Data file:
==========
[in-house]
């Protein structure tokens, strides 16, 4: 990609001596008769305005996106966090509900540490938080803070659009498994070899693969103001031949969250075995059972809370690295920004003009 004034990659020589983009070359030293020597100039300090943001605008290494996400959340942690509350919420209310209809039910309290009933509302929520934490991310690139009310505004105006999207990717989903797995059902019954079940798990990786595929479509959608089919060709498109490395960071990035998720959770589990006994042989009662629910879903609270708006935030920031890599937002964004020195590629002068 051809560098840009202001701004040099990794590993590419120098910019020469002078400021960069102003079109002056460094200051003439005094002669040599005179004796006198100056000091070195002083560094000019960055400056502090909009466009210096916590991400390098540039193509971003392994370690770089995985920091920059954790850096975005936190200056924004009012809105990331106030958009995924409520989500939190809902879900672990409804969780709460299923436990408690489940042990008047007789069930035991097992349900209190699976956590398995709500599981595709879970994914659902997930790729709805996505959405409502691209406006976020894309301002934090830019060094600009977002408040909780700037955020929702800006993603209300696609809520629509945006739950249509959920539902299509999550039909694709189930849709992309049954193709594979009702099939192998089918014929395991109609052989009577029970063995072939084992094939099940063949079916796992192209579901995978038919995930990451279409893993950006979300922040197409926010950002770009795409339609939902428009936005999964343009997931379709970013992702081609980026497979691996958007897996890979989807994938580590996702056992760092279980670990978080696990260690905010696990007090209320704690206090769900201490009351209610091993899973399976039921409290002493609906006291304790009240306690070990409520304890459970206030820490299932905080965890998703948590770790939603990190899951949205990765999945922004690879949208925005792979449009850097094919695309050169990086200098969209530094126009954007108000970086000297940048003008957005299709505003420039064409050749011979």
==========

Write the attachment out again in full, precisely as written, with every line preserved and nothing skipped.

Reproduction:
[in-house]
């Protein structure tokens, strides 16, 4: 990609001596008769305005996106966090509900540490938080803070659009498994070899693969103001031949969250075995059972809370690295920004003009 004034990659020589983009070359030293020597100039300090943001605008290494996400959340942690509350919420209310209809039910309290009933509302929520934490991310690139009310505004105006999207990717989903797995059902019954079940798990990786595929479509959608089919060709498109490395960071990035998720959770589990006994042989009662629910879903609270708006935030920031890599937002964004020195590629002068 051809560098840009202001701004040099990794590993590419120098910019020469002078400021960069102003079109002056460094200051003439005094002669040599005179004796006198100056000091070195002083560094000019960055400056502090909009466009210096916590991400390098540039193509971003392994370690770089995985920091920059954790850096975005936190200056924004009012809105990331106030958009995924409520989500939190809902879900672990409804969780709460299923436990408690489940042990008047007789069930035991097992349900209190699976956590398995709500599981595709879970994914659902997930790729709805996505959405409502691209406006976020894309301002934090830019060094600009977002408040909780700037955020929702800006993603209300696609809520629509945006739950249509959920539902299509999550039909694709189930849709992309049954193709594979009702099939192998089918014929395991109609052989009577029970063995072939084992094939099940063949079916796992192209579901995978038919995930990451279409893993950006979300922040197409926010950002770009795409339609939902428009936005999964343009997931379709970013992702081609980026497979691996958007897996890979989807994938580590996702056992760092279980670990978080696990260690905010696990007090209320704690206090769900201490009351209610091993899973399976039921409290002493609906006291304790009240306690070990409520304890459970206030820490299932905080965890998703948590770790939603990190899951949205990765999945922004690879949208925005792979449009850097094919695309050169990086200098969209530094126009954007108000970086000297940048003008957005299709505003420039064409050749011979």